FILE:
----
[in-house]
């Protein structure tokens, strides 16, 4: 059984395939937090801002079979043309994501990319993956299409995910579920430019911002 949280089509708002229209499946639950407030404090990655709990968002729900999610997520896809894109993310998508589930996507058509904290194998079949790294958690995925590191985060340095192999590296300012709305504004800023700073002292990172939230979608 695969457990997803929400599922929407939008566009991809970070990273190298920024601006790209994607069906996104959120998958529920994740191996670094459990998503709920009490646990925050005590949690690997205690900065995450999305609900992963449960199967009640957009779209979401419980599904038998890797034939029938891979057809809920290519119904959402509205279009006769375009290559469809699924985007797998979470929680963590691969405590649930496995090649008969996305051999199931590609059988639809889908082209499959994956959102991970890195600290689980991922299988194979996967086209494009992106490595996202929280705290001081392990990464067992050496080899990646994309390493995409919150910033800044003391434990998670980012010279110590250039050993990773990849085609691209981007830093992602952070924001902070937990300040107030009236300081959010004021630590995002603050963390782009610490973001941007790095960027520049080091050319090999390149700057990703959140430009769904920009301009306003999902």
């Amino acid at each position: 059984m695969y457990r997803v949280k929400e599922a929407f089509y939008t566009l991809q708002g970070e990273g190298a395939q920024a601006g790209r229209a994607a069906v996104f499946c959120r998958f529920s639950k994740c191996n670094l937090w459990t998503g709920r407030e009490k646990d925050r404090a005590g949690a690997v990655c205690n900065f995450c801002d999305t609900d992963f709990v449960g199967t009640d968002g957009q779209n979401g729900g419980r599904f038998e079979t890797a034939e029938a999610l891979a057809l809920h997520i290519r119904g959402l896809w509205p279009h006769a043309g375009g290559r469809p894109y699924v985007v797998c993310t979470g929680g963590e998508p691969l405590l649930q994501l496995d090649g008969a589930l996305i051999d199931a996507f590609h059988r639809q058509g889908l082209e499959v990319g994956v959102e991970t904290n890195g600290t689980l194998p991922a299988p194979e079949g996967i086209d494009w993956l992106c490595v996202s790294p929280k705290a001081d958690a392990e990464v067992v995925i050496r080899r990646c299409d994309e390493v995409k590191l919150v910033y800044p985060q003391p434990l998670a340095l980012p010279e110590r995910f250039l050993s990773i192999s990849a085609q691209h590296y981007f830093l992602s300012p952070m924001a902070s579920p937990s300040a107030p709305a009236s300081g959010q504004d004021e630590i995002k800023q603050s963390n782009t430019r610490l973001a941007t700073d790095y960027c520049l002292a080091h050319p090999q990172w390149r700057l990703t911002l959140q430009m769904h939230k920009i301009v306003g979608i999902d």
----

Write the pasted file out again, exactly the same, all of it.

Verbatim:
[in-house]
């Protein structure tokens, strides 16, 4: 059984395939937090801002079979043309994501990319993956299409995910579920430019911002 949280089509708002229209499946639950407030404090990655709990968002729900999610997520896809894109993310998508589930996507058509904290194998079949790294958690995925590191985060340095192999590296300012709305504004800023700073002292990172939230979608 695969457990997803929400599922929407939008566009991809970070990273190298920024601006790209994607069906996104959120998958529920994740191996670094459990998503709920009490646990925050005590949690690997205690900065995450999305609900992963449960199967009640957009779209979401419980599904038998890797034939029938891979057809809920290519119904959402509205279009006769375009290559469809699924985007797998979470929680963590691969405590649930496995090649008969996305051999199931590609059988639809889908082209499959994956959102991970890195600290689980991922299988194979996967086209494009992106490595996202929280705290001081392990990464067992050496080899990646994309390493995409919150910033800044003391434990998670980012010279110590250039050993990773990849085609691209981007830093992602952070924001902070937990300040107030009236300081959010004021630590995002603050963390782009610490973001941007790095960027520049080091050319090999390149700057990703959140430009769904920009301009306003999902």
């Amino acid at each position: 059984m695969y457990r997803v949280k929400e599922a929407f089509y939008t566009l991809q708002g970070e990273g190298a395939q920024a601006g790209r229209a994607a069906v996104f499946c959120r998958f529920s639950k994740c191996n670094l937090w459990t998503g709920r407030e009490k646990d925050r404090a005590g949690a690997v990655c205690n900065f995450c801002d999305t609900d992963f709990v449960g199967t009640d968002g957009q779209n979401g729900g419980r599904f038998e079979t890797a034939e029938a999610l891979a057809l809920h997520i290519r119904g959402l896809w509205p279009h006769a043309g375009g290559r469809p894109y699924v985007v797998c993310t979470g929680g963590e998508p691969l405590l649930q994501l496995d090649g008969a589930l996305i051999d199931a996507f590609h059988r639809q058509g889908l082209e499959v990319g994956v959102e991970t904290n890195g600290t689980l194998p991922a299988p194979e079949g996967i086209d494009w993956l992106c490595v996202s790294p929280k705290a001081d958690a392990e990464v067992v995925i050496r080899r990646c299409d994309e390493v995409k590191l919150v910033y800044p985060q003391p434990l998670a340095l980012p010279e110590r995910f250039l050993s990773i192999s990849a085609q691209h590296y981007f830093l992602s300012p952070m924001a902070s579920p937990s300040a107030p709305a009236s300081g959010q504004d004021e630590i995002k800023q603050s963390n782009t430019r610490l973001a941007t700073d790095y960027c520049l002292a080091h050319p090999q990172w390149r700057l990703t911002l959140q430009m769904h939230k920009i301009v306003g979608i999902d």